The United Football League (UFL) will be cooperating with the Philippine Football Federation (PFF) in its bid to formally launch a national pro-league early next year, according to UFL president Randy Roxas.
“As far as the UFL is concerned, moving forward, if there’s role for us to play, whether in a second division format, just for us to still be involved, or in the youth level, we’ll leave that to the federation to work on,” Roxas said.
Since its creation in 2009, the UFL has been the country’s de-facto top-flight football competition with majority of the local stars playing under its umbrella. It has also served as the domestic qualification tournament for international club tournaments, such as the Asian Football Confederation Cup, in the past years.
“If you take note, our sanction comes from the federation also. So anything that we, do in the future will be under the sanction of the federation,” Roxas, who is also part of the task force for the creation of the national league, said.
Despite only playing games in venues inside the National Capital Region, the league has attracted clubs from different parts of the country.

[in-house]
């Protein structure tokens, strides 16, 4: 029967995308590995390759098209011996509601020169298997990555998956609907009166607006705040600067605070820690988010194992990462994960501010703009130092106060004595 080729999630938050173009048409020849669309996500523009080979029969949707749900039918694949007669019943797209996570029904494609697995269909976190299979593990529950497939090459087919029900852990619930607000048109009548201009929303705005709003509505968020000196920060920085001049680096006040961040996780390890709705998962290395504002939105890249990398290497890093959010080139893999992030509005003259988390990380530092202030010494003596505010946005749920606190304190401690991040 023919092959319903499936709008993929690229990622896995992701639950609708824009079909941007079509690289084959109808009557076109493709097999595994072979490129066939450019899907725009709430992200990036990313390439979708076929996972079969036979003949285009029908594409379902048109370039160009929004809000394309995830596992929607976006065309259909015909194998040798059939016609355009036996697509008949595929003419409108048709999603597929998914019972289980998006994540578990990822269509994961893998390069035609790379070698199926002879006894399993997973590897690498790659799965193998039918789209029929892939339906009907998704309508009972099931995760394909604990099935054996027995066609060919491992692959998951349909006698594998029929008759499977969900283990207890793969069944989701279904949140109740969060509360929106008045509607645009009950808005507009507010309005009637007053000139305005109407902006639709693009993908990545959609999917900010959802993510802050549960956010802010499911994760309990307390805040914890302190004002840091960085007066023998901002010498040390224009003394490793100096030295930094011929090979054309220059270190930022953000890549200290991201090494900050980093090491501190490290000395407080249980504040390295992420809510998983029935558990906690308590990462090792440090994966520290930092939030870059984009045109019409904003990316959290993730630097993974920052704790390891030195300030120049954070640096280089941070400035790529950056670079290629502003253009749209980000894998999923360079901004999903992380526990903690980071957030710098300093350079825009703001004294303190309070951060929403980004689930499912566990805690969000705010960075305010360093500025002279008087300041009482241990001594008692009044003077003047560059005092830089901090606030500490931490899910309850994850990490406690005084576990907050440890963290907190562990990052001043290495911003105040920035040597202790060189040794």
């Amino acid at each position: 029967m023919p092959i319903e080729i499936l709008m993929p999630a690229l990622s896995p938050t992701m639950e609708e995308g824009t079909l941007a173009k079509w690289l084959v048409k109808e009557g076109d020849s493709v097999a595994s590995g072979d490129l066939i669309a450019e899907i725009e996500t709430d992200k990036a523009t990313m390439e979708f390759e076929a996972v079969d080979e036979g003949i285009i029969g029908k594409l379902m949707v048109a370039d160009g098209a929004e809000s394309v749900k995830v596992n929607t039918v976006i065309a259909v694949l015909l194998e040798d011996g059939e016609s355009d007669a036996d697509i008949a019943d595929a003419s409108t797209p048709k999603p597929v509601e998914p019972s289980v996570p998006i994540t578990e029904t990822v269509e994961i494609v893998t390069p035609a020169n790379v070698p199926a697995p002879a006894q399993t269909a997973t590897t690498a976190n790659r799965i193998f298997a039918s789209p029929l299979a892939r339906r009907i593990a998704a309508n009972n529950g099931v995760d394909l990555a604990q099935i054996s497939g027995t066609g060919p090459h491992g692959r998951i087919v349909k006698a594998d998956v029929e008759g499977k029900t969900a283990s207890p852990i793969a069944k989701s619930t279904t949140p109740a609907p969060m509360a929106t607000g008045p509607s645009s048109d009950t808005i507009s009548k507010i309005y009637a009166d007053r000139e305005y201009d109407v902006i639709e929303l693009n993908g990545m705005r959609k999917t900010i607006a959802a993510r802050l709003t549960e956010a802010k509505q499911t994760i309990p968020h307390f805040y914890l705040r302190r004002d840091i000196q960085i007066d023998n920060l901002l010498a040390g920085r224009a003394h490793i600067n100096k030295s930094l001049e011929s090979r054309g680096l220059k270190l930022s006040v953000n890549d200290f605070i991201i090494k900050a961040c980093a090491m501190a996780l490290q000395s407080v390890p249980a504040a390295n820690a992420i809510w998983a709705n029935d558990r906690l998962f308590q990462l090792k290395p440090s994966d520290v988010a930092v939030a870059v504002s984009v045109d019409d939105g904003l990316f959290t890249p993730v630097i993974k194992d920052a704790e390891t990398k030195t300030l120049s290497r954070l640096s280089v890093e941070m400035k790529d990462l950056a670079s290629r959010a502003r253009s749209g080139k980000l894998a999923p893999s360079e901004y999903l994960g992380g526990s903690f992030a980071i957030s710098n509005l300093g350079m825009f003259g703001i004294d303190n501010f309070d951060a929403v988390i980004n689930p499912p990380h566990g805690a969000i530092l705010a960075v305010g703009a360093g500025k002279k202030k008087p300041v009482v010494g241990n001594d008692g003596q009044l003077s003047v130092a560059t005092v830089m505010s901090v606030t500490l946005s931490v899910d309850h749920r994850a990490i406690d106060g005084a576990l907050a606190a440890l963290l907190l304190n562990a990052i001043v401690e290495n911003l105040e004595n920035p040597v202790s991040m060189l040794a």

However, with the upcoming establishment of the nationwide Philippines Football League (PFL) in mid-March of 2017, most of UFL member clubs are now looking forward to play in the pro league.
“For majority of the clubs in the UFL, obviously, they were conceptualized to play in the country’s premier league. So I would like to think that majority of them would like to play in the national league,” Roxas said.
He explained that the birth of the PFL would be a good development for the budding football scene in the country.
“In terms of the format, a home and away national league format, as far as I am concerned that’s the only way to grow the sport further from where it is today,” he added.
PFF General Secretary Edwin Gastanes explained that the current framework of the PFL would only include a single division with plans of creating a second division in the future.
“The plan is for next year to have only one division with six to 10 clubs and when it becomes successful and if there are applicant clubs, maybe we can have a second division,” Gastanes said.
Gastanes added that in the future, the national league is bound to form a second-tier competition to keep the integrity of its clubs in accordance with the statutes of FIFA for national leagues.
“Part of the competition regulations would be the promotion-relegation provision, which will not be made effective yet because there’s still no second division,” Gastanes concluded.